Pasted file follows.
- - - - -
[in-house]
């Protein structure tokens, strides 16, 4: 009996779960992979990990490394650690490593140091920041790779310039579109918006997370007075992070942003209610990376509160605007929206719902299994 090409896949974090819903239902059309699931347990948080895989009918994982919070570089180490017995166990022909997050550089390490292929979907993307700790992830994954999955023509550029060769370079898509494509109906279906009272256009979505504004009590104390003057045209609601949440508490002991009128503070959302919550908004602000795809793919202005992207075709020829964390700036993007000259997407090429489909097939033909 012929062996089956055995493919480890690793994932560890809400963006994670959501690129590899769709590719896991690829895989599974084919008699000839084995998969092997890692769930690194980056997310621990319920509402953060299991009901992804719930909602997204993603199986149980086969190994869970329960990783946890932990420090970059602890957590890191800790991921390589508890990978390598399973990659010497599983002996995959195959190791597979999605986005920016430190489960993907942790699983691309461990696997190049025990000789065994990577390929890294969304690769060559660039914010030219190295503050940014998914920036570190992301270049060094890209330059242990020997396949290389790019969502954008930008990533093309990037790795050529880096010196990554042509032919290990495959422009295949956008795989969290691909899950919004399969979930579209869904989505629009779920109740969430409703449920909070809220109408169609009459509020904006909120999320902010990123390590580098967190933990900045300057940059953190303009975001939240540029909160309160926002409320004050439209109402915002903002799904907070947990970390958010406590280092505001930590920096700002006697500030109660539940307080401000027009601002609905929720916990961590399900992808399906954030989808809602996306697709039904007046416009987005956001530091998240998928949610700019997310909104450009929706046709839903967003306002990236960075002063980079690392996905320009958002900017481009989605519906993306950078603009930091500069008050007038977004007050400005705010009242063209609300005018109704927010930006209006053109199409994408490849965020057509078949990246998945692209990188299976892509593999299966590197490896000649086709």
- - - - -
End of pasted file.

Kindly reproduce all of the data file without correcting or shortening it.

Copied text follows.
[in-house]
């Protein structure tokens, strides 16, 4: 009996779960992979990990490394650690490593140091920041790779310039579109918006997370007075992070942003209610990376509160605007929206719902299994 090409896949974090819903239902059309699931347990948080895989009918994982919070570089180490017995166990022909997050550089390490292929979907993307700790992830994954999955023509550029060769370079898509494509109906279906009272256009979505504004009590104390003057045209609601949440508490002991009128503070959302919550908004602000795809793919202005992207075709020829964390700036993007000259997407090429489909097939033909 012929062996089956055995493919480890690793994932560890809400963006994670959501690129590899769709590719896991690829895989599974084919008699000839084995998969092997890692769930690194980056997310621990319920509402953060299991009901992804719930909602997204993603199986149980086969190994869970329960990783946890932990420090970059602890957590890191800790991921390589508890990978390598399973990659010497599983002996995959195959190791597979999605986005920016430190489960993907942790699983691309461990696997190049025990000789065994990577390929890294969304690769060559660039914010030219190295503050940014998914920036570190992301270049060094890209330059242990020997396949290389790019969502954008930008990533093309990037790795050529880096010196990554042509032919290990495959422009295949956008795989969290691909899950919004399969979930579209869904989505629009779920109740969430409703449920909070809220109408169609009459509020904006909120999320902010990123390590580098967190933990900045300057940059953190303009975001939240540029909160309160926002409320004050439209109402915002903002799904907070947990970390958010406590280092505001930590920096700002006697500030109660539940307080401000027009601002609905929720916990961590399900992808399906954030989808809602996306697709039904007046416009987005956001530091998240998928949610700019997310909104450009929706046709839903967003306002990236960075002063980079690392996905320009958002900017481009989605519906993306950078603009930091500069008050007038977004007050400005705010009242063209609300005018109704927010930006209006053109199409994408490849965020057509078949990246998945692209990188299976892509593999299966590197490896000649086709």